Then, Speirs invited anyone else in the gathering to share what was in their hearts.

Some offered prayers. Others spoke words of comfort for the sailors’ families. One older gentleman at the back of the gathering said nothing. He just stared up and away, blinking back tears.

Throughout it all, there was a quiet pride — pride that there are still those who are willing to go in harm’s way for their country and, if necessary, lay down their lives.

Speaking of USS Fitzgerald sailor FC1 Gary Leo Rehm Jr., who is said to have lost his life attempting to rescue others from a flooding berthing compartment, Navy Chief Petty Officer Erik Sinks said, “You just do it. You protect everyone else before your own self … If you had asked him, he would have said, ‘I’m not a hero. It’s just what I was trained to do.’ ”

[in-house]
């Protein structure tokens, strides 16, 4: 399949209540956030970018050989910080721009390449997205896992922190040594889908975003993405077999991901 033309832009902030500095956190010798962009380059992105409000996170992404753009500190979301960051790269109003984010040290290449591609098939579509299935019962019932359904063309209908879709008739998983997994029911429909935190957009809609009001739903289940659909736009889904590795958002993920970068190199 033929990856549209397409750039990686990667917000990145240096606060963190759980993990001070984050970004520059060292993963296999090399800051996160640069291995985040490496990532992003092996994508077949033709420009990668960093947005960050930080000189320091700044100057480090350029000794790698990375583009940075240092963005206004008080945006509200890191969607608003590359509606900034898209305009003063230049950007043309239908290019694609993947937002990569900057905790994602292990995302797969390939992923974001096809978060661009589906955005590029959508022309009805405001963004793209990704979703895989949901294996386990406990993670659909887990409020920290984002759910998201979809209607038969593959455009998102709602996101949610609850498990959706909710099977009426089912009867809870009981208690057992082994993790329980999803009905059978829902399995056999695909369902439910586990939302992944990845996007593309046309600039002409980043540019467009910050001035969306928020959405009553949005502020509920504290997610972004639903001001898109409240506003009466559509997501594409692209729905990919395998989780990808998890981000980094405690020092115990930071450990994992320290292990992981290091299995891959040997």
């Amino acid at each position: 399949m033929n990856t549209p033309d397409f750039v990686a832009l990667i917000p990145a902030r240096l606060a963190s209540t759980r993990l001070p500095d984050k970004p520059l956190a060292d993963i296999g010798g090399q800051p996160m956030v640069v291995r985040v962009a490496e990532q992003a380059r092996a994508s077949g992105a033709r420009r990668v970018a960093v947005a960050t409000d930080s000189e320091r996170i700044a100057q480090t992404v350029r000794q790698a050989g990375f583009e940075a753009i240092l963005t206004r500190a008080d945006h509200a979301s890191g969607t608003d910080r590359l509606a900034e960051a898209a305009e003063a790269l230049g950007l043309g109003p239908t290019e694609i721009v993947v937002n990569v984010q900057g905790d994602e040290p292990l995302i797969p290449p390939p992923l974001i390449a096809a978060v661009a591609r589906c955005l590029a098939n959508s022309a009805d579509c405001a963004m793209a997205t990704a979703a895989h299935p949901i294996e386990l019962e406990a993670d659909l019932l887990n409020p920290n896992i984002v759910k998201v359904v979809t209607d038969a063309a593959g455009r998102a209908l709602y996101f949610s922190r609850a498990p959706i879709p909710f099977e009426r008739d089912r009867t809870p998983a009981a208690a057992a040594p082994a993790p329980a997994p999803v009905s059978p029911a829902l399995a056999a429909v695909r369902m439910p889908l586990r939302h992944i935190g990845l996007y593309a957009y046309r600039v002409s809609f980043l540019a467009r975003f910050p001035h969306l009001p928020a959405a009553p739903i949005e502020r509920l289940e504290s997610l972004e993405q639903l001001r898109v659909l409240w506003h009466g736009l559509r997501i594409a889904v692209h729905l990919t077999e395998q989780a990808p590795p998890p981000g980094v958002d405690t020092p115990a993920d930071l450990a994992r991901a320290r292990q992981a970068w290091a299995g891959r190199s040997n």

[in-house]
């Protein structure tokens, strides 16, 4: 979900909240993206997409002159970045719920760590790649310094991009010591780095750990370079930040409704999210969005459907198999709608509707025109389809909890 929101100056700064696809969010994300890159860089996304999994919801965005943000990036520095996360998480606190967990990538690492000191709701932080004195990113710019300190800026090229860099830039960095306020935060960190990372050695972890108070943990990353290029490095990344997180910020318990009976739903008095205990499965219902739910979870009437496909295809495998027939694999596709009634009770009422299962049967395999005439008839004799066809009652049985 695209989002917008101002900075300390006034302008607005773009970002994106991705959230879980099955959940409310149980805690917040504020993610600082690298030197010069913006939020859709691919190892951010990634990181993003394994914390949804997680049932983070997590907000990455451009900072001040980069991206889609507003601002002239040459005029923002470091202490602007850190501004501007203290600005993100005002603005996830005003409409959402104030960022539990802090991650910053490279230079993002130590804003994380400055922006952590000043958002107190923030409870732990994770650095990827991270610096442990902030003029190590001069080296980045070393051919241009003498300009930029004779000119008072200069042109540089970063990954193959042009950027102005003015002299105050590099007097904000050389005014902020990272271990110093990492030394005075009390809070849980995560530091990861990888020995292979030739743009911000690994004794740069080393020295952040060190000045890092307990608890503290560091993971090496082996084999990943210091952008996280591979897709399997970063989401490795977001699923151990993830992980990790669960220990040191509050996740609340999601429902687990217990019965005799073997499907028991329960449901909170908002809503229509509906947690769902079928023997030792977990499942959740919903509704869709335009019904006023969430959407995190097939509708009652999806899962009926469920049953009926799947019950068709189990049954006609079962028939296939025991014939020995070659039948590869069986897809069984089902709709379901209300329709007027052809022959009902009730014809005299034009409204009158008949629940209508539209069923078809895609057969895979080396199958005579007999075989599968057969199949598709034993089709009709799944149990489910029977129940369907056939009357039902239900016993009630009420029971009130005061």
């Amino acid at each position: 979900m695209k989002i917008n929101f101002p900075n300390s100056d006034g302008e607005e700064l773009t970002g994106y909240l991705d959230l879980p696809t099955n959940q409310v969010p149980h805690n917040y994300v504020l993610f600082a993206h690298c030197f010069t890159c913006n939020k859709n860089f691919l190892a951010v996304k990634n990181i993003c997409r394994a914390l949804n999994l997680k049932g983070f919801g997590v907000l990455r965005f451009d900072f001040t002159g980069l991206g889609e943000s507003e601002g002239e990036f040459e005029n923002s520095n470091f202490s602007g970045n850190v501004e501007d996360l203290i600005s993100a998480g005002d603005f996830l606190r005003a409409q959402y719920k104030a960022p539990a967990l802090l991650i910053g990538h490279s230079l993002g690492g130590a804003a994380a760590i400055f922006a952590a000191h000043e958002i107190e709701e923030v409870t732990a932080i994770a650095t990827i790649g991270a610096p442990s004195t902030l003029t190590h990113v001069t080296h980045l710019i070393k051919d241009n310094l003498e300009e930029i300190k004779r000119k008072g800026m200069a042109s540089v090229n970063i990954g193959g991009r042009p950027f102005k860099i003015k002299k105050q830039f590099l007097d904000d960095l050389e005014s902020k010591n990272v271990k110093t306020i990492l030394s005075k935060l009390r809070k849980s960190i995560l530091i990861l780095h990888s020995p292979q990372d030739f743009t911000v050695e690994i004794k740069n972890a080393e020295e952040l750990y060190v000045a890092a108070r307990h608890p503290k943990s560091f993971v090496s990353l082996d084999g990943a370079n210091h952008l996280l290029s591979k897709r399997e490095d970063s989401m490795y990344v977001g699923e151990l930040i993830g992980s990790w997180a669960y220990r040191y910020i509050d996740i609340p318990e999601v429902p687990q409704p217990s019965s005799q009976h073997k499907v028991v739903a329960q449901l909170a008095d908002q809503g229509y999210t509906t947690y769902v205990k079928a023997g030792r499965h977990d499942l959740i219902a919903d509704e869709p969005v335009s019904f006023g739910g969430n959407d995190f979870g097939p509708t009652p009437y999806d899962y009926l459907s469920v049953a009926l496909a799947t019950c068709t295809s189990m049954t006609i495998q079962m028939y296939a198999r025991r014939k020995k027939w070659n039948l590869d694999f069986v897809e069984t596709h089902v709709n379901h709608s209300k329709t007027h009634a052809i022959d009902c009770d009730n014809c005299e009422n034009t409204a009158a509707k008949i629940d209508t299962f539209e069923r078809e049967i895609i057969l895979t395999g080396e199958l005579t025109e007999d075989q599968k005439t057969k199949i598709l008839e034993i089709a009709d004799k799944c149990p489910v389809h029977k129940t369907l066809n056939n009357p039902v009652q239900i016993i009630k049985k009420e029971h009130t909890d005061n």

Speirs said, “That’s the heart and soul of our Navy and we love them so much.”

Then the simple service was over. Some participants with small children had to leave. Others stayed with Anway and Speirs until the sun passed below the hilltops — standing with their candles lit, waiting for “Taps.”

“Day is done, gone the sun, from the lake, from the hill, from the sky. All is well, safely rest, God is nigh.”

— Terryl Asla is a reporter for Kitsap News Group., Contact him at tasla@soundpublishing.com.

The Vietnam-era destroyer, USS Turner Joy (DD291) was the only spectator to the simple, yet moving, service. Terryl Asla | Kitsap News Group

Kathy Phillips, director of the NBK-Bangor Navy Relief Fund. Terryl Asla | Kitsap News Group